On Swimming Pools
Text by Emmy The Great
Images by Myles Pettengill
“The house is weird, like a facade,
as though our director has written ahead and said,
‘we’re making a video about how people’s lives
look on the surface and someone is going to die in it.’ ”
— Emmy The Great
Emmy The Great
Emma-Lee Moss was born in Hong Kong and moved to London, England with her family as a child. She took the name Emmy the Great in 2006 and subsequently released her debut album First Love which the New York Times ranked at #7 in a list of the best albums of 2009. In 2011 she released her second album Virtue and then This is Christmas with Tim Wheeler from Ash. She is also a writer for Vice and the UK Observer and Guardian newspapers.
If I had to make a guess on what Monterey Park is like, based on the time I’ve spent there, I’d say: cold and haunted.
The house is weird, like a facade, as though our director had written ahead and said, ‘we’re making a video about how people’s lives look on the surface and someone is going to die in it.’ Every room leads to another room. The beds, if you tap on them, are made of plywood. No one could sleep here. There are two jacuzzi bathtubs, and chandeliers everywhere, but the chandeliers are dirty, and every fabric fights to make the adjacent fabric painful to see.
We wait until sunset before I jump into the pool. It’s fall already and it’s a crisp, starry night. The water is freezing. But everyone seems mad at me because I keep following them round and ruining the shot, so I don’t complain. I think that my obvious courage will make them like me again.
Between shots, Drew and Riel, our DP and producer, carry me out of the pool to a towel, so I don’t mess up continuity with my big feet, more yeti than girl, marking the places where the story says I didn’t go. Even though they are protecting the shoot schedule, I feel like they are protecting me. I imagine them as older brothers, playing a game where my feet can’t touch the ground. Then I’m back in the pool.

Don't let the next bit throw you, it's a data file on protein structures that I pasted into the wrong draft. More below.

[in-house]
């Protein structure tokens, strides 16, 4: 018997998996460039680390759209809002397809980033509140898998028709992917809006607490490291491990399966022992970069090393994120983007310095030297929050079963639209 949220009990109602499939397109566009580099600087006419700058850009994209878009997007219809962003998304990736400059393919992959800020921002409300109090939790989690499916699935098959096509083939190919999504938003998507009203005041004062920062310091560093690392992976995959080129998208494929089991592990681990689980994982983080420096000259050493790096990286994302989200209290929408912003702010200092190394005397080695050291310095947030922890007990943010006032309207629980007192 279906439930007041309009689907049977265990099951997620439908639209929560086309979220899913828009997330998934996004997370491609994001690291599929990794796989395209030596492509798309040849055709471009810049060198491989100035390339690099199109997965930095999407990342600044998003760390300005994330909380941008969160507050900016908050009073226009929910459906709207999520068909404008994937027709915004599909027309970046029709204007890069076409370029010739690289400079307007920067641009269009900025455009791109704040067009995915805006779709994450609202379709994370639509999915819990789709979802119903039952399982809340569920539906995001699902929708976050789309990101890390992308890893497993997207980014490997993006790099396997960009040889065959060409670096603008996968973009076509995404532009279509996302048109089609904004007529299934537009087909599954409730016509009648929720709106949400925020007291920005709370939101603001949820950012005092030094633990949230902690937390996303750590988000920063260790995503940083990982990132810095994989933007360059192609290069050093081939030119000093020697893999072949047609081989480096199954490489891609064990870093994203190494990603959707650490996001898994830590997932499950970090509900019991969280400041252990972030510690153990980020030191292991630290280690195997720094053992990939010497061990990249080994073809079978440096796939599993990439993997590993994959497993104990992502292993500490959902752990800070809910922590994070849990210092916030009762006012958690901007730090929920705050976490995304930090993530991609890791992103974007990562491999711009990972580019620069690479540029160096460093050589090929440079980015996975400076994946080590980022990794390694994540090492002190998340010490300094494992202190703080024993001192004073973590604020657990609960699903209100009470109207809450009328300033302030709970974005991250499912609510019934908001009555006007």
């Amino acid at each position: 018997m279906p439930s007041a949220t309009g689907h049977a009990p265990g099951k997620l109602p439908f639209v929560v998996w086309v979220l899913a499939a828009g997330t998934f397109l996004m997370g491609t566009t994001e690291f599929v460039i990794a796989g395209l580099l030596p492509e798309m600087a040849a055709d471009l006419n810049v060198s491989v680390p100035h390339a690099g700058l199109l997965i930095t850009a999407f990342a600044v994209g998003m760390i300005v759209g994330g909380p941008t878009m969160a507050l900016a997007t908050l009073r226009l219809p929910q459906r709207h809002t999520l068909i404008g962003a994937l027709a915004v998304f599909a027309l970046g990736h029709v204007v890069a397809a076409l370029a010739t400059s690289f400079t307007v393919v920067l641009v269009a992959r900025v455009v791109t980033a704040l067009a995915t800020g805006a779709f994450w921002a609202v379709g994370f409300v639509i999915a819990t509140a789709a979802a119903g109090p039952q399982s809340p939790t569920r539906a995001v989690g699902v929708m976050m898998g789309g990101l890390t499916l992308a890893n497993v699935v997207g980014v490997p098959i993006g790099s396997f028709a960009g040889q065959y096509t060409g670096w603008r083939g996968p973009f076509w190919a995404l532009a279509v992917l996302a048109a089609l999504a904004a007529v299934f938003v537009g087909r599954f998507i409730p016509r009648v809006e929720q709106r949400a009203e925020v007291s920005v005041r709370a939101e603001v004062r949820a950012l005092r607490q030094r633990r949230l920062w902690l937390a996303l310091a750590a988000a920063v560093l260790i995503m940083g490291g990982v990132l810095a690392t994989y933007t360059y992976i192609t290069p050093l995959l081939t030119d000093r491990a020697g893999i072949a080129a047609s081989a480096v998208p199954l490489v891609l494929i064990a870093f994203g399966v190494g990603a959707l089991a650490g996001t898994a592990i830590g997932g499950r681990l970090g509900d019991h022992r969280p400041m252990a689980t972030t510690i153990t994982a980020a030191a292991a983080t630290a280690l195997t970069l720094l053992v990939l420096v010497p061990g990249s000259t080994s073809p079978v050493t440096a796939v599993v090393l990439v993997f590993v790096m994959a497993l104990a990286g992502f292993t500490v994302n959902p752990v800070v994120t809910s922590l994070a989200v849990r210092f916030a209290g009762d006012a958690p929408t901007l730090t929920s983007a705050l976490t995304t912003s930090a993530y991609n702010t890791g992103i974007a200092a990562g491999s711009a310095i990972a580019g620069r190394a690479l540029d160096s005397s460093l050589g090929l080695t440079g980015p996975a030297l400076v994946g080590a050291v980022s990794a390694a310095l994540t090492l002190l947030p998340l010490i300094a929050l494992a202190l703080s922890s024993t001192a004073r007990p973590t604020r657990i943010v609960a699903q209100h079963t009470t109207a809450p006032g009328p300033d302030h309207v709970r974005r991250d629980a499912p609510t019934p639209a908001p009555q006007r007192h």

“Be dead!” is the instruction, just like a brother would say.
Earlier, the entire crew were filming a short. They needed a house interior in daylight, and we needed the exterior at night, so it seemed perfect, then. Now I’m jealous of the actor, Ana, who got the interior shoot. She’s asleep inside, probably under a blanket.
Drew jumps in with his camera. He yelps. I am triumphant. Look how little I’ve complained.
“My brain is working through what the possibilities are of accidentally drowning yourself because you’re not good at acting, wondering how great my death would be for the video’s view count. ” — Emmy The Great
The whole time that I am in the water with my eyes scrunched up, the dark bubbles of my breath churning around me, people above me are shouting, changing positions and lenses. My brain is working through possibilities are of accidentally drowning yourself because you’re not good at acting, wondering how great my death would be for the video’s view count. I also compose the Air BnB review for the house: “It seems like a fake house.”
It’s actually amazing to me that you can’t see any of this when I watch this video back, even though I’m aware of how filming stuff works, and am acquainted with the concept of editing, and have seen blooper reels at the ends of DVD bonus features. I just can’t understand how six people made it happen so that you can’t see my footprints, or the misfired cannonball or the laughing, or the roast that was prepared on the stove, after finding out that the oven, like the house, was for show only. And there’s no sign of Ana’s little body, curled up on the living room sofa. Or of the fact that the pool, when we arrived, looked like someone might have actually died in it – another detail for the review.
The only record of these things are in these photos by Myles Pettengill, who I could sometimes spy through the water, peering down at me from the balcony, which looked like an add-on you can buy for your house in the Sims. In these pictures everything looks kind of peaceful, and goofy, and strange.
This day is my only experience of Monterey Park, and it happens a couple days before I leave LA indefinitely. As I drive home that night, still believing my skin to be faintly blue, I notice how quiet it is, and how beautiful the city looks in the distance.